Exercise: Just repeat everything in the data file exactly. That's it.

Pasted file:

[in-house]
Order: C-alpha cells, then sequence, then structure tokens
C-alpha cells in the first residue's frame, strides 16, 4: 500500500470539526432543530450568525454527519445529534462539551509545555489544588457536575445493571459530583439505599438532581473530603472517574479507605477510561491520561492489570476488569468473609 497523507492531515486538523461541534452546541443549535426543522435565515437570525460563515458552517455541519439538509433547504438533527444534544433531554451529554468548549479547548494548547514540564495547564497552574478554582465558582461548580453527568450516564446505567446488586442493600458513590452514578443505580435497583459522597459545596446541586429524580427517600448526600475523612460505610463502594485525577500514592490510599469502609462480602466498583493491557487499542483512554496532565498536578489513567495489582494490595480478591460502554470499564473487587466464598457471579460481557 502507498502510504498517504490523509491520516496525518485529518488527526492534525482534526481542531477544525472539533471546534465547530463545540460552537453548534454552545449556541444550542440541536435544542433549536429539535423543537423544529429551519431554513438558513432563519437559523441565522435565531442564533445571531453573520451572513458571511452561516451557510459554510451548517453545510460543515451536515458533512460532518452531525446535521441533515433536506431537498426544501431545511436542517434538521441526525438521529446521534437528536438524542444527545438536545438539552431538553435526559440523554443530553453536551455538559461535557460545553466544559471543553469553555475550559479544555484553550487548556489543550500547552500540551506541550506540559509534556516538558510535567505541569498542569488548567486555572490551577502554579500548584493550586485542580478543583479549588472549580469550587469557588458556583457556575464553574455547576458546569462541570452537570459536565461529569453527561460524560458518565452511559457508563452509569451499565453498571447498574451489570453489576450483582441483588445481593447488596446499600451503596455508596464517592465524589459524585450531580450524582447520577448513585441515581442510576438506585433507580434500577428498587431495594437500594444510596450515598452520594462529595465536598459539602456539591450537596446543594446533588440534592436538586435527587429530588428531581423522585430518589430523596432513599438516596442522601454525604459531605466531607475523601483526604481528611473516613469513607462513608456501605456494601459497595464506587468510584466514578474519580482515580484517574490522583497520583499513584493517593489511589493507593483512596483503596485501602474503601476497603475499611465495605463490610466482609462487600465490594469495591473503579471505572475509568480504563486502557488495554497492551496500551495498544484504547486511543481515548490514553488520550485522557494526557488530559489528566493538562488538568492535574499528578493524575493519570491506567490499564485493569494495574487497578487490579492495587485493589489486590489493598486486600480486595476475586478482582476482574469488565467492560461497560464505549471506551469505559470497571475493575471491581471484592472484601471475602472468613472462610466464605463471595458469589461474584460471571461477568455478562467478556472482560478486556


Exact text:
[in-house]
Order: C-alpha cells, then sequence, then structure tokens
C-alpha cells in the first residue's frame, strides 16, 4: 500500500470539526432543530450568525454527519445529534462539551509545555489544588457536575445493571459530583439505599438532581473530603472517574479507605477510561491520561492489570476488569468473609 497523507492531515486538523461541534452546541443549535426543522435565515437570525460563515458552517455541519439538509433547504438533527444534544433531554451529554468548549479547548494548547514540564495547564497552574478554582465558582461548580453527568450516564446505567446488586442493600458513590452514578443505580435497583459522597459545596446541586429524580427517600448526600475523612460505610463502594485525577500514592490510599469502609462480602466498583493491557487499542483512554496532565498536578489513567495489582494490595480478591460502554470499564473487587466464598457471579460481557 502507498502510504498517504490523509491520516496525518485529518488527526492534525482534526481542531477544525472539533471546534465547530463545540460552537453548534454552545449556541444550542440541536435544542433549536429539535423543537423544529429551519431554513438558513432563519437559523441565522435565531442564533445571531453573520451572513458571511452561516451557510459554510451548517453545510460543515451536515458533512460532518452531525446535521441533515433536506431537498426544501431545511436542517434538521441526525438521529446521534437528536438524542444527545438536545438539552431538553435526559440523554443530553453536551455538559461535557460545553466544559471543553469553555475550559479544555484553550487548556489543550500547552500540551506541550506540559509534556516538558510535567505541569498542569488548567486555572490551577502554579500548584493550586485542580478543583479549588472549580469550587469557588458556583457556575464553574455547576458546569462541570452537570459536565461529569453527561460524560458518565452511559457508563452509569451499565453498571447498574451489570453489576450483582441483588445481593447488596446499600451503596455508596464517592465524589459524585450531580450524582447520577448513585441515581442510576438506585433507580434500577428498587431495594437500594444510596450515598452520594462529595465536598459539602456539591450537596446543594446533588440534592436538586435527587429530588428531581423522585430518589430523596432513599438516596442522601454525604459531605466531607475523601483526604481528611473516613469513607462513608456501605456494601459497595464506587468510584466514578474519580482515580484517574490522583497520583499513584493517593489511589493507593483512596483503596485501602474503601476497603475499611465495605463490610466482609462487600465490594469495591473503579471505572475509568480504563486502557488495554497492551496500551495498544484504547486511543481515548490514553488520550485522557494526557488530559489528566493538562488538568492535574499528578493524575493519570491506567490499564485493569494495574487497578487490579492495587485493589489486590489493598486486600480486595476475586478482582476482574469488565467492560461497560464505549471506551469505559470497571475493575471491581471484592472484601471475602472468613472462610466464605463471595458469589461474584460471571461477568455478562467478556472482560478486556